|Cloud Security and Privacy|
Author: Tim Mather, Subra Kumaraswamy & Shahed Latif
This book tackles an important current problem. Cloud computing is a hot topic and such is its attraction that many companies could be tempted to rely on it without evaluating the real risks.
At the moment stories of breaches of security by well-known cloud facility providers hit the headlines on a regular basis. Some of the items are really the result of journalists in search of a topical story, but it has to be admitted that handing over the security not only of your data but the complete application implementation is worrying as well as being attractive. This leaves you vulnerable in just about every way imaginable. Hence the need for a book that deals with the issues.
This particular book starts out as a manager's overview. It's full of management speak and concerns. Three, four and five-letter acronyms are invented, introduced and used at every possible opportunity – some are generally used and known, many are not. This makes the book harder to read and next to impossible to just dip into.
The book spends many pages on providing the history of cloud computing and classifying the different approaches - and introducing more acronyms. Then we move on to consider security, identity management, security management, privacy (including an overview of the relevant laws both US and international), audit and compliance. The book closes with a look at some real cloud service providers - Amazon, Google, Azure, Proofpoint, RightScale, Salesforce, Sun Open and Workday - and at security as a service, the impact of cloud computing on corporate IT and speculates about the longer term future.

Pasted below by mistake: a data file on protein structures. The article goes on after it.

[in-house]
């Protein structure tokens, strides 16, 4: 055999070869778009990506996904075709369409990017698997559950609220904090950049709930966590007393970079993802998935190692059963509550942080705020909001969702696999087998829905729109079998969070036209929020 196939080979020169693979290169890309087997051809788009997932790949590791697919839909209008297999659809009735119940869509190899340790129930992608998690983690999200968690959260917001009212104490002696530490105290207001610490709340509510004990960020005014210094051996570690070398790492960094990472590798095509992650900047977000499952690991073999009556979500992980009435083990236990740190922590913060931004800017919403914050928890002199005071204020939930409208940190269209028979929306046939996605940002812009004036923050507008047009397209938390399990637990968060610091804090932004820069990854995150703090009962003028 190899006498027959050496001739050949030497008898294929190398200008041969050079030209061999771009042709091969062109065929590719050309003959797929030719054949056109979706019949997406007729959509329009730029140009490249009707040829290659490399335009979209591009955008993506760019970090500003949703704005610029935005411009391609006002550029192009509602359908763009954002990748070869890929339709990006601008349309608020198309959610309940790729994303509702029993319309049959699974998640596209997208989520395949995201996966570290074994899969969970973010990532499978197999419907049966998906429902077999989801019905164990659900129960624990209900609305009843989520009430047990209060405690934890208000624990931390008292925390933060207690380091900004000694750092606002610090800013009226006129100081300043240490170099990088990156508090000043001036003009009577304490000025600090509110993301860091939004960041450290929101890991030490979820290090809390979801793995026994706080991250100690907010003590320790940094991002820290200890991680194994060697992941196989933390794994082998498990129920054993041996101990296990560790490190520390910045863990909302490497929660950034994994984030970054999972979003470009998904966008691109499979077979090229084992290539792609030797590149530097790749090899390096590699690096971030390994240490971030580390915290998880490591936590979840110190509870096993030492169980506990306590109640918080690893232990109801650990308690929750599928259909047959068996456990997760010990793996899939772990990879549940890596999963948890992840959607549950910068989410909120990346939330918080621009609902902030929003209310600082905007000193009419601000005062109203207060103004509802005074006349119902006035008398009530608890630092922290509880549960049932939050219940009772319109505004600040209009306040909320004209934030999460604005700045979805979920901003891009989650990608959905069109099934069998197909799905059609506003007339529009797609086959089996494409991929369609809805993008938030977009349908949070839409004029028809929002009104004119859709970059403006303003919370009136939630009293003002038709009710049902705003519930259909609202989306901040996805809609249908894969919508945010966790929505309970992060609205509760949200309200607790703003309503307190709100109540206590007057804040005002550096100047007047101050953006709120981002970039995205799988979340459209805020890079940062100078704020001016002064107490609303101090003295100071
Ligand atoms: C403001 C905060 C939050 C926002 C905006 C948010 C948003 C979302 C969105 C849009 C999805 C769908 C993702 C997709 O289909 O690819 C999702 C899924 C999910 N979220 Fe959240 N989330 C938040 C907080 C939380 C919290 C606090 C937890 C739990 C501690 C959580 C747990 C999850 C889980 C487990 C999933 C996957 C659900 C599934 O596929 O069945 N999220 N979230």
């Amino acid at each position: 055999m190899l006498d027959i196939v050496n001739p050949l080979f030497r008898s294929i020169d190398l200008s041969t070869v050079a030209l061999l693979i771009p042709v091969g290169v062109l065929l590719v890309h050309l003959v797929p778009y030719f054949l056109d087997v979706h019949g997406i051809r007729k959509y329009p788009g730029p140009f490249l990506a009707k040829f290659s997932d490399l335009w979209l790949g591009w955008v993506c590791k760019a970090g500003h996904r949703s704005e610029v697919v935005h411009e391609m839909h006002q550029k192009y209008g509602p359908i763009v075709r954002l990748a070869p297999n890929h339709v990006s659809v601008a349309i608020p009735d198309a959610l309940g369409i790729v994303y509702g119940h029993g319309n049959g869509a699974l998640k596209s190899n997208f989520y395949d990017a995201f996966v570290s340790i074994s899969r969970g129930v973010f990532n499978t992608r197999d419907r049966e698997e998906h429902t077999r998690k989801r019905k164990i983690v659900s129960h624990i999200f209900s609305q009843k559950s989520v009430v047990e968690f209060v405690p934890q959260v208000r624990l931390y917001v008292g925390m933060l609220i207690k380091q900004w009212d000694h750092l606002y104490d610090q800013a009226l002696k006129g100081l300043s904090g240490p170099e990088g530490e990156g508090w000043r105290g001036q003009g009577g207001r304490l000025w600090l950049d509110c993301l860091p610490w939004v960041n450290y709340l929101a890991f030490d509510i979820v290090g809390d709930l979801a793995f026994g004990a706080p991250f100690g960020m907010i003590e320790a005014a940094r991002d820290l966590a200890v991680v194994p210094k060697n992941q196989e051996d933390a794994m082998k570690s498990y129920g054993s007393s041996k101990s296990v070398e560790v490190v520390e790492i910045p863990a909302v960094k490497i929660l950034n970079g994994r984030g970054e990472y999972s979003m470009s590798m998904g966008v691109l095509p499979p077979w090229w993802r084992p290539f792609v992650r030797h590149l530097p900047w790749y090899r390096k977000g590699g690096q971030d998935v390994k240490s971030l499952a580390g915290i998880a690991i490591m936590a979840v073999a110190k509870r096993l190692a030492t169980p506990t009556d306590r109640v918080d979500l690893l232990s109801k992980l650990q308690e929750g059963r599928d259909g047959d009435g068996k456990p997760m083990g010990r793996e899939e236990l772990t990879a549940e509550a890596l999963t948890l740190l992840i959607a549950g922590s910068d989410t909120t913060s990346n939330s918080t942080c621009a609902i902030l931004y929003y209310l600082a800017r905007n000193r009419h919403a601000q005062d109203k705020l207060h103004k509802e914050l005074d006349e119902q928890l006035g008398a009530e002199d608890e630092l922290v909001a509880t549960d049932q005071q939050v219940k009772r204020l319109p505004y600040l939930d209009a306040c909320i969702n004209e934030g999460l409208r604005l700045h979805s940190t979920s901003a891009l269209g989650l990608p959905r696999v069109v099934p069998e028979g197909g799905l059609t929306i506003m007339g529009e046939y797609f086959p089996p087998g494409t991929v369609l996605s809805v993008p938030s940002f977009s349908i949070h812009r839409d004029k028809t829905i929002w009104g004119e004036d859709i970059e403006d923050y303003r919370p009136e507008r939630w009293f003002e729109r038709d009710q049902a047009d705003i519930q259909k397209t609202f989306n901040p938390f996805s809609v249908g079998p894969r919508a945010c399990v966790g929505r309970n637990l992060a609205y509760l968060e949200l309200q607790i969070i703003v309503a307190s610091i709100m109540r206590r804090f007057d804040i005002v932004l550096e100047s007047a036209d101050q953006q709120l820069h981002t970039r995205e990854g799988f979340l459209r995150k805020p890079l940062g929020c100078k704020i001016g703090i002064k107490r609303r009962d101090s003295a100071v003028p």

Just when you think that the book is all management speak there are some technical details about IP security, virtual server security, hypervisor security and so on that are something to get you teeth into. There are also quite a few references to security lapses of well known cloud suppliers - most often Google and Amazon. This is of interest to anyone trying to find out what is special about security requirements of the cloud as an environment.
Unfortunately the book does tend to lapse back into lists, checklists and management speak every few pages. For example, at the start of a paragraph on Identity and Access Management - sorry IAM -
This is the process of on-boarding users to systems and applications... "
and so on.
Overall this is a surprisingly good book tackling a difficult topic but a reader hoping for lots of technical information will have to work hard to find it. It is a shame that books that both IT managers and technical implementers need to read cannot be written in a language that suits both - plain English might be a good choice - but until there is a good alternative title this is the one you need.
|Last Updated ( Sunday, 13 June 2010 )|